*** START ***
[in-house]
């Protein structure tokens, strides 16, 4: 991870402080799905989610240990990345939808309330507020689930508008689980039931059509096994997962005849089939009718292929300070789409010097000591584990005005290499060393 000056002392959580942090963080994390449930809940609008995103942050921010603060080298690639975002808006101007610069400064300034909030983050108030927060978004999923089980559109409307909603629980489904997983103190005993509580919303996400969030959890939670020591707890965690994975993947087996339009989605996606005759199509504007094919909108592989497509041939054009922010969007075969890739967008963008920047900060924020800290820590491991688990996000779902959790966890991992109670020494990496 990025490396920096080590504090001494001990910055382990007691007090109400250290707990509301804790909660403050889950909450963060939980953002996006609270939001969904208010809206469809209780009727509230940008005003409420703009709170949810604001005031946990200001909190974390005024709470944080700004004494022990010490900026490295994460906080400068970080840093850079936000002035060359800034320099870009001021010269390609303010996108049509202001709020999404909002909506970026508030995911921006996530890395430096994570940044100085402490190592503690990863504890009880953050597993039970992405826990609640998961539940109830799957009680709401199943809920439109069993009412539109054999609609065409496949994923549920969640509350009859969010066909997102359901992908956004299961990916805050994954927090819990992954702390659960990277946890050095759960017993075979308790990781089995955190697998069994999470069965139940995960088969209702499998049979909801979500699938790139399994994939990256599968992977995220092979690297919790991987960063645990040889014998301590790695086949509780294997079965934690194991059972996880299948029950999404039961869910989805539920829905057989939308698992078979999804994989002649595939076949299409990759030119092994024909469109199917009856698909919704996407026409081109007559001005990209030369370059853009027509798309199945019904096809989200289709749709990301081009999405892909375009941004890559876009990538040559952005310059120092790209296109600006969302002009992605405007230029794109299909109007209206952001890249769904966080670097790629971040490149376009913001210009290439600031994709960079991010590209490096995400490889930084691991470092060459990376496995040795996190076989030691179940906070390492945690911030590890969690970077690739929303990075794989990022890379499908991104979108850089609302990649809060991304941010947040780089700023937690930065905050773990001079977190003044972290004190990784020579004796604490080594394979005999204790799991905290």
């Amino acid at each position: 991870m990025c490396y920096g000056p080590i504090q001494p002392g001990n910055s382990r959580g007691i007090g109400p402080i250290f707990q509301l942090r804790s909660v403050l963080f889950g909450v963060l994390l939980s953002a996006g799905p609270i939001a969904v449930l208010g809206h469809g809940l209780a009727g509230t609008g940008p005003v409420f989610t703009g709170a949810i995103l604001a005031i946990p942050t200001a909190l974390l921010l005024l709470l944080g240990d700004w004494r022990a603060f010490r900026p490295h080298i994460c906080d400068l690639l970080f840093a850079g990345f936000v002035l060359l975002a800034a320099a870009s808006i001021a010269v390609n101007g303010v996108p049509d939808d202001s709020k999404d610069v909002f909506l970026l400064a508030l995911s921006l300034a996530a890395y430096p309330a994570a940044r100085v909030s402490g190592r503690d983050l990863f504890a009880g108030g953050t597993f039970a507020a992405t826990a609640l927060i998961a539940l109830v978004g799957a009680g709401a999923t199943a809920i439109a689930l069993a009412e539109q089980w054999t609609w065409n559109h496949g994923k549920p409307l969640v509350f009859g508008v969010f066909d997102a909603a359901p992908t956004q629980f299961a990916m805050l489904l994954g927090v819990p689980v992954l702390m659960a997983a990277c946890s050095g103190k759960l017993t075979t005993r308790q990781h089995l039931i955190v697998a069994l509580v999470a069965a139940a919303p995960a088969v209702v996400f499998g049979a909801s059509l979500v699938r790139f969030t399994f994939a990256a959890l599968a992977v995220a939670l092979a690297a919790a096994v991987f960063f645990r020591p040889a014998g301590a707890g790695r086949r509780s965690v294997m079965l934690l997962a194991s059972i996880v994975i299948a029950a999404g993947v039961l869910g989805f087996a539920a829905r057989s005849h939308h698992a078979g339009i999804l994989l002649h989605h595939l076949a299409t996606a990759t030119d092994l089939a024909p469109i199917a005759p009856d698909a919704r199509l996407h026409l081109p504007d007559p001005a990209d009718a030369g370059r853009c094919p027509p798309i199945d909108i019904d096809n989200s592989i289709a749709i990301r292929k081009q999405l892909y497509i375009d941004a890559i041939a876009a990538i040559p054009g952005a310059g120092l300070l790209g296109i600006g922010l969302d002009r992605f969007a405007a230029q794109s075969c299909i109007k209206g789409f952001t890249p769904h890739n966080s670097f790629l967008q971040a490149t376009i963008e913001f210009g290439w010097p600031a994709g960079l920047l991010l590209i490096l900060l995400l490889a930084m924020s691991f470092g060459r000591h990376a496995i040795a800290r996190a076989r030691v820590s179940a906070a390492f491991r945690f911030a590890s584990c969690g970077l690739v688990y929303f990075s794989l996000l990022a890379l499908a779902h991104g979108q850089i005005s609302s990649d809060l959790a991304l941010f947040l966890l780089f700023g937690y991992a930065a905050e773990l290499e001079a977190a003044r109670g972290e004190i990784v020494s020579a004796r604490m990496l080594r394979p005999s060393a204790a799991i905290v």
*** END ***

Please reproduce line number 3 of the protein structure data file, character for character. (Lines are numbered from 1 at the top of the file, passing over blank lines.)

């Amino acid at each position: 991870m990025c490396y920096g000056p080590i504090q001494p002392g001990n910055s382990r959580g007691i007090g109400p402080i250290f707990q509301l942090r804790s909660v403050l963080f889950g909450v963060l994390l939980s953002a996006g799905p609270i939001a969904v449930l208010g809206h469809g809940l209780a009727g509230t609008g940008p005003v409420f989610t703009g709170a949810i995103l604001a005031i946990p942050t200001a909190l974390l921010l005024l709470l944080g240990d700004w004494r022990a603060f010490r900026p490295h080298i994460c906080d400068l690639l970080f840093a850079g990345f936000v002035l060359l975002a800034a320099a870009s808006i001021a010269v390609n101007g303010v996108p049509d939808d202001s709020k999404d610069v909002f909506l970026l400064a508030l995911s921006l300034a996530a890395y430096p309330a994570a940044r100085v909030s402490g190592r503690d983050l990863f504890a009880g108030g953050t597993f039970a507020a992405t826990a609640l927060i998961a539940l109830v978004g799957a009680g709401a999923t199943a809920i439109a689930l069993a009412e539109q089980w054999t609609w065409n559109h496949g994923k549920p409307l969640v509350f009859g508008v969010f066909d997102a909603a359901p992908t956004q629980f299961a990916m805050l489904l994954g927090v819990p689980v992954l702390m659960a997983a990277c946890s050095g103190k759960l017993t075979t005993r308790q990781h089995l039931i955190v697998a069994l509580v999470a069965a139940a919303p995960a088969v209702v996400f499998g049979a909801s059509l979500v699938r790139f969030t399994f994939a990256a959890l599968a992977v995220a939670l092979a690297a919790a096994v991987f960063f645990r020591p040889a014998g301590a707890g790695r086949r509780s965690v294997m079965l934690l997962a194991s059972i996880v994975i299948a029950a999404g993947v039961l869910g989805f087996a539920a829905r057989s005849h939308h698992a078979g339009i999804l994989l002649h989605h595939l076949a299409t996606a990759t030119d092994l089939a024909p469109i199917a005759p009856d698909a919704r199509l996407h026409l081109p504007d007559p001005a990209d009718a030369g370059r853009c094919p027509p798309i199945d909108i019904d096809n989200s592989i289709a749709i990301r292929k081009q999405l892909y497509i375009d941004a890559i041939a876009a990538i040559p054009g952005a310059g120092l300070l790209g296109i600006g922010l969302d002009r992605f969007a405007a230029q794109s075969c299909i109007k209206g789409f952001t890249p769904h890739n966080s670097f790629l967008q971040a490149t376009i963008e913001f210009g290439w010097p600031a994709g960079l920047l991010l590209i490096l900060l995400l490889a930084m924020s691991f470092g060459r000591h990376a496995i040795a800290r996190a076989r030691v820590s179940a906070a390492f491991r945690f911030a590890s584990c969690g970077l690739v688990y929303f990075s794989l996000l990022a890379l499908a779902h991104g979108q850089i005005s609302s990649d809060l959790a991304l941010f947040l966890l780089f700023g937690y991992a930065a905050e773990l290499e001079a977190a003044r109670g972290e004190i990784v020494s020579a004796r604490m990496l080594r394979p005999s060393a204790a799991i905290v």